Cross Rhythms Interviews The Revolutionary Army of the Infant Jesus (in 1992)

Many thanks to Tim Rossiter for sending me a link to this 1992 Cross Rhythms interview with the enigmatic Revolutionary Army of the Infant Jesus. The interview was done right before the band released Mirror and covers the four-year gap between Mirror and The Gift of Tears, their difficult recording process, and of course, their music’s religious overtones.

Would they describe what they do as Christian Art? They seem equally reluctant to put themselves in this pigeonhole. “We don’t really know what resonance that label has for people,” says Jon [Egan].

“It’s hard,” says Bronek [Kram]. “We don’t see anyone doing anything like what we’re doing in contemporary music. We draw on sources to create things which are not just collections of other people’s work, we create something new out of the sources we use. The way we put together pieces, the way we create whatever it is we manufacture and present, there’s nobody else who’s doing what we do, as far as I can see or hear.” It’s a common enough boast, but one probably justified for once. “Enigma?” suggests Jon. “No,” says Bronek, “not at all. There’s the difference, if you don’t hear it, then I don’t know what you’re listening to.”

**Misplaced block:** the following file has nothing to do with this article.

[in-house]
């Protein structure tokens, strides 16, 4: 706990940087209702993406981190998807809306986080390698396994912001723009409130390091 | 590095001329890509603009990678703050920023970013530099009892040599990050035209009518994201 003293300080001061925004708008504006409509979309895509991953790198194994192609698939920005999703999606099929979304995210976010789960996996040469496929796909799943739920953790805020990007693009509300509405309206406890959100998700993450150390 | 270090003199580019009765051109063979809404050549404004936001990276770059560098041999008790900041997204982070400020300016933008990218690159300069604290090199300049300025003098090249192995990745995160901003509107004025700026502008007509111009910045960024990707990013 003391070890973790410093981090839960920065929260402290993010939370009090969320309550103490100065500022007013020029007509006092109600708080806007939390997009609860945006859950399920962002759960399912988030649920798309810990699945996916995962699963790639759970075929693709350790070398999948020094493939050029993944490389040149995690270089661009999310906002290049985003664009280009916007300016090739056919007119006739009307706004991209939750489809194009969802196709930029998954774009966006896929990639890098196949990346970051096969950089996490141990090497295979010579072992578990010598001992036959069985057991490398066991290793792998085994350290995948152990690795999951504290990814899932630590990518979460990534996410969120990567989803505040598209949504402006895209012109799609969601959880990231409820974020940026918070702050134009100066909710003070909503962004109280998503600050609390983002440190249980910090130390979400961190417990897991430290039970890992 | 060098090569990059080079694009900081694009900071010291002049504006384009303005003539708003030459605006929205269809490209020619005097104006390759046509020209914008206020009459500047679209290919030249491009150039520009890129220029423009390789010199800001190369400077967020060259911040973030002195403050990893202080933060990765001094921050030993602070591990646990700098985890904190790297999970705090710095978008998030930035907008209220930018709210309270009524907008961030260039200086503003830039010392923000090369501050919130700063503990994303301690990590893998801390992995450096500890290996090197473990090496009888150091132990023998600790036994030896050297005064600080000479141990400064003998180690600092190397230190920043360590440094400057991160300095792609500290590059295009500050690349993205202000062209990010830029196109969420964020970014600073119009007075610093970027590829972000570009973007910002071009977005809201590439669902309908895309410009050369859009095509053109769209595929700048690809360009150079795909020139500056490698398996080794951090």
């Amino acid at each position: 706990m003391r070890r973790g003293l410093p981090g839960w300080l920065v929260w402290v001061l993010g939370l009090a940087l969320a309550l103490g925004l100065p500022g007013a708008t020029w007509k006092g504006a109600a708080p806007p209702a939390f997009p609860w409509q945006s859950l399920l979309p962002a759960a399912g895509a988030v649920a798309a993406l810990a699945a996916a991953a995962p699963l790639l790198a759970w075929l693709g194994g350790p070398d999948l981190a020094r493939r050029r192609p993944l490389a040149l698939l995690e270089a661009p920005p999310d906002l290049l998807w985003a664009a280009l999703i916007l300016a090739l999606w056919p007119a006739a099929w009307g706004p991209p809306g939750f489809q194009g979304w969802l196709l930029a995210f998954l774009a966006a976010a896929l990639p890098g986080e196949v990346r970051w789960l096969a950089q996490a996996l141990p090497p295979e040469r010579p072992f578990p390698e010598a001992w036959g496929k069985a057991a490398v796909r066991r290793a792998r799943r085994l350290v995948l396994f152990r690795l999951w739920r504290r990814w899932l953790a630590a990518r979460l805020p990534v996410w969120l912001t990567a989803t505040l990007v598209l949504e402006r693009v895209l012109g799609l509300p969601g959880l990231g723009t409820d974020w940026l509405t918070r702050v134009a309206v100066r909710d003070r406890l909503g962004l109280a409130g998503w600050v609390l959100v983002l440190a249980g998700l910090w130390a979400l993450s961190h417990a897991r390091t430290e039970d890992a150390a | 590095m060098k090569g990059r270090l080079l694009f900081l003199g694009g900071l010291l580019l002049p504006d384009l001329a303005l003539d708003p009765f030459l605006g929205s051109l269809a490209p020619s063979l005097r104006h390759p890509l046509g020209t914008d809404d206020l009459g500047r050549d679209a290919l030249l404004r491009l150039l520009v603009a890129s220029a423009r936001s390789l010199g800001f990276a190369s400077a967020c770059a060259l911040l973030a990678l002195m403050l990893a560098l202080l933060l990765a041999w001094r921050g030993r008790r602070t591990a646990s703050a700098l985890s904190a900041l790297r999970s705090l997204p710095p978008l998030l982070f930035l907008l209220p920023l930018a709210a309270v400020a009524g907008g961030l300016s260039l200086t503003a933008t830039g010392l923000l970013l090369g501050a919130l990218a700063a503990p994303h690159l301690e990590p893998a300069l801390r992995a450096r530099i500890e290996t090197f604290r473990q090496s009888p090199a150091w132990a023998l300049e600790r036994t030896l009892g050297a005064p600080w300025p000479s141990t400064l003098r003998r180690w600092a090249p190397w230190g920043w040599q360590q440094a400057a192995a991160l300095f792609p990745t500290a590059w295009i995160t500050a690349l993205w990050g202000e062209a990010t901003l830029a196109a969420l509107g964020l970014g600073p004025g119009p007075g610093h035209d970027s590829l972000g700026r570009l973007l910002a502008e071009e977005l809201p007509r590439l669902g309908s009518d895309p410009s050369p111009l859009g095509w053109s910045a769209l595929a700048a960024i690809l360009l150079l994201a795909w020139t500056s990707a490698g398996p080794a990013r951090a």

And yet most of their songs have biblical sources. “What you call Christianity, what is conspicuous, is there because it’s a common language between us,” says Jon. “It’s the only set of images which enables us to express what we want to creatively. The level of commitment to those images varies from member to member but as a group we use them because it’s only the language of the sacred which enables us to express those particular impulses which produce the work. It speaks in a tongue which we’re responsive to.” Les [Hampson] continues, “Artistically it’s very satisfactory, a very productive environment.”

We discuss briefly the use of Christian symbols and names in pop: George Michael, Madonna and Bros adorning themselves with crosses, band names like Jesus Jones, Enigma and the KLF using Gregorian chants. Jon announces a forthcoming Madonna cover version. Bronek suggests that it’s nothing more than a marketing ploy. Jon’s not so sure. “I don’t know but I suspect it’s to do with the vacuous nature of modern materialistic society, there’s a hunger for something deeper.”

Of all of the terms I’d use to describe the Revolutionary Army of the Infant Jesus, “contemporary music” wouldn’t be one of them. Their music has always had an “out of time” feel to it, as if it’s coming from another place and time that is completely alien to our own, yet strangely familiar and even nostalgic.

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